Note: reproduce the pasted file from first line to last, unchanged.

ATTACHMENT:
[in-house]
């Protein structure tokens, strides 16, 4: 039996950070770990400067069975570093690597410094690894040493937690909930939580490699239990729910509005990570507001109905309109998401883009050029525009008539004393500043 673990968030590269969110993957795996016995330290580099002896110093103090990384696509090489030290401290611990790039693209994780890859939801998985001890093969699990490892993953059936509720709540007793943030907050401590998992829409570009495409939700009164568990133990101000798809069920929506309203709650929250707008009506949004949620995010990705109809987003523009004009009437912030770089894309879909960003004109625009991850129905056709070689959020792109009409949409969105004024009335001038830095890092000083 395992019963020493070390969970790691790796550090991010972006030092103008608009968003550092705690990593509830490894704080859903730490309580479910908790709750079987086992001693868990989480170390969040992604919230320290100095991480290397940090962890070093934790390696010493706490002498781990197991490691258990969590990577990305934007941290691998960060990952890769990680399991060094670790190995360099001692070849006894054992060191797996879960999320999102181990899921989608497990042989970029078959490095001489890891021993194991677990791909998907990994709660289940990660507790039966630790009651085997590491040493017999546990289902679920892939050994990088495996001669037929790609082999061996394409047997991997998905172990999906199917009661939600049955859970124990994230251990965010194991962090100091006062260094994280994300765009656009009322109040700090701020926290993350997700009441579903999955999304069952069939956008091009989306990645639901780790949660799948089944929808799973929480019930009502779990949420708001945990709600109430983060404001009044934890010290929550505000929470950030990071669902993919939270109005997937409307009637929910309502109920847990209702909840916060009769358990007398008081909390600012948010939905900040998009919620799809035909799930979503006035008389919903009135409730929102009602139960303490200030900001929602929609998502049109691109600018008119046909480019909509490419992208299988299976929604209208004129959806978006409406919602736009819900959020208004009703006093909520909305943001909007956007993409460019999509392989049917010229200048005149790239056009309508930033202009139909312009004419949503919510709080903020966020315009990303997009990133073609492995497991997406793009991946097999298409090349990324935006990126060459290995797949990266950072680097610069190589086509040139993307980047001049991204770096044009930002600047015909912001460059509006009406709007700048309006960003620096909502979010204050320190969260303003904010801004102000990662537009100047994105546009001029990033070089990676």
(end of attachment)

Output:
[in-house]
């Protein structure tokens, strides 16, 4: 039996950070770990400067069975570093690597410094690894040493937690909930939580490699239990729910509005990570507001109905309109998401883009050029525009008539004393500043 673990968030590269969110993957795996016995330290580099002896110093103090990384696509090489030290401290611990790039693209994780890859939801998985001890093969699990490892993953059936509720709540007793943030907050401590998992829409570009495409939700009164568990133990101000798809069920929506309203709650929250707008009506949004949620995010990705109809987003523009004009009437912030770089894309879909960003004109625009991850129905056709070689959020792109009409949409969105004024009335001038830095890092000083 395992019963020493070390969970790691790796550090991010972006030092103008608009968003550092705690990593509830490894704080859903730490309580479910908790709750079987086992001693868990989480170390969040992604919230320290100095991480290397940090962890070093934790390696010493706490002498781990197991490691258990969590990577990305934007941290691998960060990952890769990680399991060094670790190995360099001692070849006894054992060191797996879960999320999102181990899921989608497990042989970029078959490095001489890891021993194991677990791909998907990994709660289940990660507790039966630790009651085997590491040493017999546990289902679920892939050994990088495996001669037929790609082999061996394409047997991997998905172990999906199917009661939600049955859970124990994230251990965010194991962090100091006062260094994280994300765009656009009322109040700090701020926290993350997700009441579903999955999304069952069939956008091009989306990645639901780790949660799948089944929808799973929480019930009502779990949420708001945990709600109430983060404001009044934890010290929550505000929470950030990071669902993919939270109005997937409307009637929910309502109920847990209702909840916060009769358990007398008081909390600012948010939905900040998009919620799809035909799930979503006035008389919903009135409730929102009602139960303490200030900001929602929609998502049109691109600018008119046909480019909509490419992208299988299976929604209208004129959806978006409406919602736009819900959020208004009703006093909520909305943001909007956007993409460019999509392989049917010229200048005149790239056009309508930033202009139909312009004419949503919510709080903020966020315009990303997009990133073609492995497991997406793009991946097999298409090349990324935006990126060459290995797949990266950072680097610069190589086509040139993307980047001049991204770096044009930002600047015909912001460059509006009406709007700048309006960003620096909502979010204050320190969260303003904010801004102000990662537009100047994105546009001029990033070089990676």